Consider the following. If you compare yourself to the rich and famous, but you are not so blessed, yet you insist on attempting to live like them and over extend yourself by purchasing items you can’t afford, you just may find yourself with a broken marriage and in bankruptcy.

In no way is this an endorsement of giving up on everything, throwing out the television, cancelling all your fashion magazine subscription and heading for the hills to hide in some remote cave. Jesus said, “I pray not that thou shouldest take them out of the world, but that thou shouldest keep them from the evil” (John 17:15). So it’s not about “dropping out,” but rather minimizing and/or eliminating the negative, anti-God influences on our outlook toward life and our personal relationships from this “agenda driven” fantasy world of pop culture. The fact is, there are some very good and enjoyable things in this world. The challenge is making choices that include God’s preferences in our lives.

This fantasy world is all around us and is only one of the many issues that confront the young and old alike. Facing the modern changes that are normalizing the abnormal is not an easy task. Like a snowball going down a hill, once we allow certain compromises to occur in our lives, it becomes more difficult to recover.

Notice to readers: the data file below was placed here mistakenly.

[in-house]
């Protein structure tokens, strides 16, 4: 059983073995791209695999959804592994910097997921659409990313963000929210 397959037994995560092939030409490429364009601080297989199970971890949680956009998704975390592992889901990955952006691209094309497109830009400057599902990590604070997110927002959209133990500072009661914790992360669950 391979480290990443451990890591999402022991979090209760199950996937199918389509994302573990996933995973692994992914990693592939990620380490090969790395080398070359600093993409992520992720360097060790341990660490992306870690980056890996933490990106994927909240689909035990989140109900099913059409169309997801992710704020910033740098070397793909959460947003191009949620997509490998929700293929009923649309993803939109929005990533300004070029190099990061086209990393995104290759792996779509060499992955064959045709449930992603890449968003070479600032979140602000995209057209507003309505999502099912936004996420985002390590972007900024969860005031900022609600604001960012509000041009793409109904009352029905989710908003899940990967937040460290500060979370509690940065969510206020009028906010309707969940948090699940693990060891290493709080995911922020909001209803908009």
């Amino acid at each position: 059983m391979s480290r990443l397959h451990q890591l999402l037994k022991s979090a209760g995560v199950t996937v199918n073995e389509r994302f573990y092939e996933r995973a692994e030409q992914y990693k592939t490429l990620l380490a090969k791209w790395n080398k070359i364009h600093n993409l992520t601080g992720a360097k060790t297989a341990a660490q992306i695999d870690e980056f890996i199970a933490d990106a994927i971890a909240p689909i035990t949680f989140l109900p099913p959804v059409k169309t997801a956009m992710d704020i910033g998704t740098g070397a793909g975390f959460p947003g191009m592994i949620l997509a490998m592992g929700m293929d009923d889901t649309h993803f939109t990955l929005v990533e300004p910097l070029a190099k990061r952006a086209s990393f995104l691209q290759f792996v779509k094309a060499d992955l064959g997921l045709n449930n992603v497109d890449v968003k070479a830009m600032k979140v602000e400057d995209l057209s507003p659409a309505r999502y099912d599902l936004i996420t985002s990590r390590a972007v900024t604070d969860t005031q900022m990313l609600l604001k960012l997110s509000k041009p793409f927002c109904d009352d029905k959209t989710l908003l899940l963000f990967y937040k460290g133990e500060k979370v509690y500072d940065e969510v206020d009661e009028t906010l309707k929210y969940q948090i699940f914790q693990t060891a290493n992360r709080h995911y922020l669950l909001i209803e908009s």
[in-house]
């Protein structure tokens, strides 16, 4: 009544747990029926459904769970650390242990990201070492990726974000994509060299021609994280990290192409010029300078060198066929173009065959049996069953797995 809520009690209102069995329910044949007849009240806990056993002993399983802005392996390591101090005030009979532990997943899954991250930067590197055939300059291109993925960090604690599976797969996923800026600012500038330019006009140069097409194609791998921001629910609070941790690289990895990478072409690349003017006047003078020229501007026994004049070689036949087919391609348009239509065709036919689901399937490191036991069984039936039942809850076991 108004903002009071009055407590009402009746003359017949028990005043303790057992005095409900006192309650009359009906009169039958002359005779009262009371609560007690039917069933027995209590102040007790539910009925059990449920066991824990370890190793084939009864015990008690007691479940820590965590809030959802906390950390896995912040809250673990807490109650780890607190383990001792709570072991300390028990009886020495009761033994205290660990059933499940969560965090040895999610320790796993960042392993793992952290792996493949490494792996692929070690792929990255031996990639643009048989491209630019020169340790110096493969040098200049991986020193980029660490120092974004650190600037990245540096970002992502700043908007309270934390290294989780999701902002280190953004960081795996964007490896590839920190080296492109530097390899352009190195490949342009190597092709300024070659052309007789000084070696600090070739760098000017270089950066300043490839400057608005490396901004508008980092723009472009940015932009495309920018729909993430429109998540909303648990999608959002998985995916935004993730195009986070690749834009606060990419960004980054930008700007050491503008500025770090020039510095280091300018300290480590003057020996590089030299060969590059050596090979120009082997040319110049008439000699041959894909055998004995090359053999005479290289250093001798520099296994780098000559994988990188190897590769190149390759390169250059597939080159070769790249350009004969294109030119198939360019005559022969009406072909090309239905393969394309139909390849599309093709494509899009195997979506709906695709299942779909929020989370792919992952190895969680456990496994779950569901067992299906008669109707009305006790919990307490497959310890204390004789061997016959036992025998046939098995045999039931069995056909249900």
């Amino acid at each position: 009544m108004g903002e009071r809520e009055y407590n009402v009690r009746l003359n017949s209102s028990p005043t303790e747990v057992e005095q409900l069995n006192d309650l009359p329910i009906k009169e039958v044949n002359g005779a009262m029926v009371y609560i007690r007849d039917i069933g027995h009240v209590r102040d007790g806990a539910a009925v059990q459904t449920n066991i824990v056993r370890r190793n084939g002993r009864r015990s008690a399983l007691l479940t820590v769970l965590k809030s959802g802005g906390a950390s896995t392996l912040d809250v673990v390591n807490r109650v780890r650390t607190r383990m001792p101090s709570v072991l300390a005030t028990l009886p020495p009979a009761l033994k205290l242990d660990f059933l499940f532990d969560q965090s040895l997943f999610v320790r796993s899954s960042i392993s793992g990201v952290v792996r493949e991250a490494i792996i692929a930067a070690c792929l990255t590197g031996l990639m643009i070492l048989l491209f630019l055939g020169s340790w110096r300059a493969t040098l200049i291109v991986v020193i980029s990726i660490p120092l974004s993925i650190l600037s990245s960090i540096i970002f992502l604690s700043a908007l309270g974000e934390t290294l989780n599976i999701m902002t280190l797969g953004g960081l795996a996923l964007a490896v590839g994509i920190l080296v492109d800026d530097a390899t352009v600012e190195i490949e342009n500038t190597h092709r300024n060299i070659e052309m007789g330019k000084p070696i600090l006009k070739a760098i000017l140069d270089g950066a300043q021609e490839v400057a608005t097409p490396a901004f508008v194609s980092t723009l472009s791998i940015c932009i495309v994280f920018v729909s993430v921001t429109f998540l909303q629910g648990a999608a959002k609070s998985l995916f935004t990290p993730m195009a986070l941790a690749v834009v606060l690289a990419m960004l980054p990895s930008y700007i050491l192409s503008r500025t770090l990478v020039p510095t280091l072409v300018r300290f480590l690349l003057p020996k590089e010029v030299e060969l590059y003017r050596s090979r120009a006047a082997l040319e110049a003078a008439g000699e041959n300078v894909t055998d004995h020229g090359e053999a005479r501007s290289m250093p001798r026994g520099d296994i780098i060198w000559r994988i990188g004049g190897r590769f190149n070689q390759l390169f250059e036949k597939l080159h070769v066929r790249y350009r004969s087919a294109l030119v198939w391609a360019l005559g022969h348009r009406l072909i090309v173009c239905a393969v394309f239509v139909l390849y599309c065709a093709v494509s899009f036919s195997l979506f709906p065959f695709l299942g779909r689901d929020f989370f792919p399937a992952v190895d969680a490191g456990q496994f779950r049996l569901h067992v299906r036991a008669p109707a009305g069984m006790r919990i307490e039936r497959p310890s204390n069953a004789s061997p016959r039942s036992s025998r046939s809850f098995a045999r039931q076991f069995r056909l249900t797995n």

So consider the times we are living in (2 Tim 3:1-5). Don’t underestimate the potential influences this “fantasy world” of video games and superheroes may have on you. It can subtly be very influential on all of us, especially at this time of the season. So be vigilant! It reminds me of what a current pop singer once said, “Space may be the final frontier,” but on the other-hand, the real battleground is the frontier right here on Earth, dealing with conflicts intended to push God from your life and to direct your mind and emotions toward a more secular, hedonistic lifestyle.